(or Great Book Why isn't there a film!)
Imagine, if you will, that you are a movie director or a producer searching for your next project ... where do you get your inspiration? ... do you do something original? ... or do you shamelessly plagiarise or remake a cult, classic or foreign film? Unfortunately, it would seem that if you want the financial and studio backing for your project, the latter is your only option as demonstrated by recent "blockbusters" like Planet of the Apes, Rollerball, Time Machine, Solaris, The Ring and even Just Visiting. They all got "the Hollywood makeover" and proved in most cases quite inferior to their original formats. Incidentally the less said about the Sylvester Stallone remake of Get Carter the better.
Originality is being woefully sacrificed, demeaning the medium and leaving many movie fans / lovers with pale imitations, or outright abysmal remakes. These horrendous offerings see original concepts diluted, an infusion of "isn't the USA great" flag-waving, Americanisation including big name US casts, and more frequently now an inclusion of glitzy / showy CGI effects which often detract from the story. It is becoming more and more apparent that NO film is safe ... There is currently an American version of the classic "Brit flick" The Italian Job. Thankfully, there is always an exception to the rule and I must admit that "Dark Castle Entertainment", formed specifically to remake classic William Castle horror films, have done a good job so far with The House on Haunted Hill and Thir13en Ghosts. Even managing to bring something new to them. Nevertheless, the horror genre has in recent years been plagued and inundated by slasher flicks and gory splatter fests, which can be rather monotonous in their formulaic banality and which have little to offer the more discerning viewer.
BUT ..... all is not truly lost. There is certainly no shortage of good material out there in
the form of literature (print isn't dead yet!) that could be used and much
of it would make superb films. I do of course have one such example of good literature in mind, that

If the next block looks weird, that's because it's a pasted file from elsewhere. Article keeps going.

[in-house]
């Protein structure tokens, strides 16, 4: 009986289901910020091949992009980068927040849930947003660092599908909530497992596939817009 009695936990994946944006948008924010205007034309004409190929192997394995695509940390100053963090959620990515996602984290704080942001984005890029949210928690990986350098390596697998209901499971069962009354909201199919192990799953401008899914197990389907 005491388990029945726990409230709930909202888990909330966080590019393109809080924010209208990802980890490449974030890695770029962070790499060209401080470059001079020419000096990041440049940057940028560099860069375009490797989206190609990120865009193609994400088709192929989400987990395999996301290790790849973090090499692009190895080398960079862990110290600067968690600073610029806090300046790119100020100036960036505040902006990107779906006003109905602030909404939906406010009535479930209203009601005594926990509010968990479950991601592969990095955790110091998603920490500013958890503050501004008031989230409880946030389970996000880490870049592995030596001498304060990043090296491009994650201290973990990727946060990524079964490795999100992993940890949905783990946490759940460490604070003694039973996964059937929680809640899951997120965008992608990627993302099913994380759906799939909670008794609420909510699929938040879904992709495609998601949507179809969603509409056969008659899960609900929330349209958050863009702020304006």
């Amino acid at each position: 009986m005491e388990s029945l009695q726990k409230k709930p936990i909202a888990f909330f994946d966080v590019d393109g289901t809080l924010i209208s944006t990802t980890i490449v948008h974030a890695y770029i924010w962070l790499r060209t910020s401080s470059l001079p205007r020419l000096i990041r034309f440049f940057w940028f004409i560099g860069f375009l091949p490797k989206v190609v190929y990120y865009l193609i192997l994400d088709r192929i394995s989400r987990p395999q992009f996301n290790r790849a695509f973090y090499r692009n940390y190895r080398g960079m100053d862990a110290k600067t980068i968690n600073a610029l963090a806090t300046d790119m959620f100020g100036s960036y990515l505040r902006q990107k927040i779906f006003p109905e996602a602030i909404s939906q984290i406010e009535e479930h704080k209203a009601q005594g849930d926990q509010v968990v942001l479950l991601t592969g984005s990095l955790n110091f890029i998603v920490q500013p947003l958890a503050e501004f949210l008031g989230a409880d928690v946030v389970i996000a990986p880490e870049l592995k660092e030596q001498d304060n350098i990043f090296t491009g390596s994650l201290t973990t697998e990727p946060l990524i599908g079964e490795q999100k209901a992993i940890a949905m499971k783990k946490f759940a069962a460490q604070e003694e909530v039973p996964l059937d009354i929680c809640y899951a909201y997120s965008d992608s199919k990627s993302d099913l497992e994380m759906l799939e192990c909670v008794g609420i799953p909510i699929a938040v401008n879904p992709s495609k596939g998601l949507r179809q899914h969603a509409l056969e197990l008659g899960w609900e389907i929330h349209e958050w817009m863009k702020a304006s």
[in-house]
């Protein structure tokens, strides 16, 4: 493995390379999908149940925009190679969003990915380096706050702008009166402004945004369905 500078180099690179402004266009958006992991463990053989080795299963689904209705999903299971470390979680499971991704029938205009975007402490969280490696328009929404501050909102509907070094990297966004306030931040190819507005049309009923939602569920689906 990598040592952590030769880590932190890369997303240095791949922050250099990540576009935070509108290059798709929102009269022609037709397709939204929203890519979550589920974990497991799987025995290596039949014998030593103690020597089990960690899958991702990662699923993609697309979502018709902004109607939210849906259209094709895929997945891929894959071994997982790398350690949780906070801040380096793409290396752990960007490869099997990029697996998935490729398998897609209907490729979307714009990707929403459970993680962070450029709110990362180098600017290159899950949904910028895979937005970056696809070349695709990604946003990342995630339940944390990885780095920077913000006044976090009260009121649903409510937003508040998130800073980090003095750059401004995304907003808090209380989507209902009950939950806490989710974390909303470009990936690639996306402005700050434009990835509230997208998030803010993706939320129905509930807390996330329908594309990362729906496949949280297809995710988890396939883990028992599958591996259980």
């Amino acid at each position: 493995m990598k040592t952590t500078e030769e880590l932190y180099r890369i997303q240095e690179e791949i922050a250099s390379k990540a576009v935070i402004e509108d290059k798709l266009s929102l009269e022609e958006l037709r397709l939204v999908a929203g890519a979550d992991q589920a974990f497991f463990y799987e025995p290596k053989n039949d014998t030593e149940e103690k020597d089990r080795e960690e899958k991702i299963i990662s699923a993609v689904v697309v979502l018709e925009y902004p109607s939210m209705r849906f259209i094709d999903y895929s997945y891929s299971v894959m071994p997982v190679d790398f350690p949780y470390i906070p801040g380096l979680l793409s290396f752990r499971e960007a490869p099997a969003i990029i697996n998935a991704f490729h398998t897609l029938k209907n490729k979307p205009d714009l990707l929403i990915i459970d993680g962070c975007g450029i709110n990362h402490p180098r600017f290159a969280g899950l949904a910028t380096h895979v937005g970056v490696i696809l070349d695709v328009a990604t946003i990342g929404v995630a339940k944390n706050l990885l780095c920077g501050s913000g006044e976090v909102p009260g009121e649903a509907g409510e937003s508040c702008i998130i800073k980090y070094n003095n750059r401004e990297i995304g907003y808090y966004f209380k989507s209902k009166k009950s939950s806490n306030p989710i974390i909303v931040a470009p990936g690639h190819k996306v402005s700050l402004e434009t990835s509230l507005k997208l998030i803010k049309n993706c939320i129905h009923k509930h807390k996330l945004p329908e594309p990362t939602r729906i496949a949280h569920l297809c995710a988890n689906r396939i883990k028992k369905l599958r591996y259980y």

would be ideal for the transition to the silver screen. "The Necroscope" was first published in 1986
and is written by British author Brian Lumley. Surprisingly this is a
bit of a quiet bestseller that I discovered in the late eighties and once I started reading it, I found
frighteningly addictive and impossible to put down. Rather pleasantly surprised by what I read, I read it again, just to
make sure that I hadn't imagined how good it was. It was just as addictive the second time around.
Enthralled and hungry for more, I went in search of, and found, the second book in the saga,
"Necroscope II: Wamphyri". This was also surprisingly good and just as good, if not better, than
the first book. It was the same with all of the the "Necroscope" novels that followed on since
then and after you finish each book you are left with an air of expectancy as you wait for
Brian Lumley to write the next installment.
Tele - (GK. tele: "far")
A telescope is an optical instrument which enlarges images of distant objects. For example: the surface of the moon may be viewed as from only a few hundred miles away.
Micro - (GK. mikros: "small")
A microscope is an optical instrument which makes small objects visible to the human eye. Through a microscope, a drop of "clear" water is seen to contain countless unsuspected micro-organisms.
Necro - (GK. nekros: "a corpse")
A necroscope is a human instrument which permits access to the minds of the dead. Harry Keogh is a necroscope - he knows the thoughts of corpses in their graves.